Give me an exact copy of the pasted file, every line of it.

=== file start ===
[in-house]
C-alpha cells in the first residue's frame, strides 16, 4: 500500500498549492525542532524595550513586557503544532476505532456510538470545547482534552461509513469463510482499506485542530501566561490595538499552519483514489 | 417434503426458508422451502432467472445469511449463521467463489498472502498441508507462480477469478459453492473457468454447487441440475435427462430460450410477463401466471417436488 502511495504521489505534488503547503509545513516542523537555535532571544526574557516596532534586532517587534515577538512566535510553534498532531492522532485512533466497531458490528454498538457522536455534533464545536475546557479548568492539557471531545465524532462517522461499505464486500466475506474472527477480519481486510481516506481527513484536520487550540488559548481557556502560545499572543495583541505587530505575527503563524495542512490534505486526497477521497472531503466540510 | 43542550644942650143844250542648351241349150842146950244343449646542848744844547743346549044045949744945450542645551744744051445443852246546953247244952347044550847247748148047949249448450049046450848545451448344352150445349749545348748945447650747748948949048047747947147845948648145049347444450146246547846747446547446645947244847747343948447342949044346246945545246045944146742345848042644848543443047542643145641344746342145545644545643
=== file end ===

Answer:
[in-house]
C-alpha cells in the first residue's frame, strides 16, 4: 500500500498549492525542532524595550513586557503544532476505532456510538470545547482534552461509513469463510482499506485542530501566561490595538499552519483514489 | 417434503426458508422451502432467472445469511449463521467463489498472502498441508507462480477469478459453492473457468454447487441440475435427462430460450410477463401466471417436488 502511495504521489505534488503547503509545513516542523537555535532571544526574557516596532534586532517587534515577538512566535510553534498532531492522532485512533466497531458490528454498538457522536455534533464545536475546557479548568492539557471531545465524532462517522461499505464486500466475506474472527477480519481486510481516506481527513484536520487550540488559548481557556502560545499572543495583541505587530505575527503563524495542512490534505486526497477521497472531503466540510 | 43542550644942650143844250542648351241349150842146950244343449646542848744844547743346549044045949744945450542645551744744051445443852246546953247244952347044550847247748148047949249448450049046450848545451448344352150445349749545348748945447650747748948949048047747947147845948648145049347444450146246547846747446547446645947244847747343948447342949044346246945545246045944146742345848042644848543443047542643145641344746342145545644545643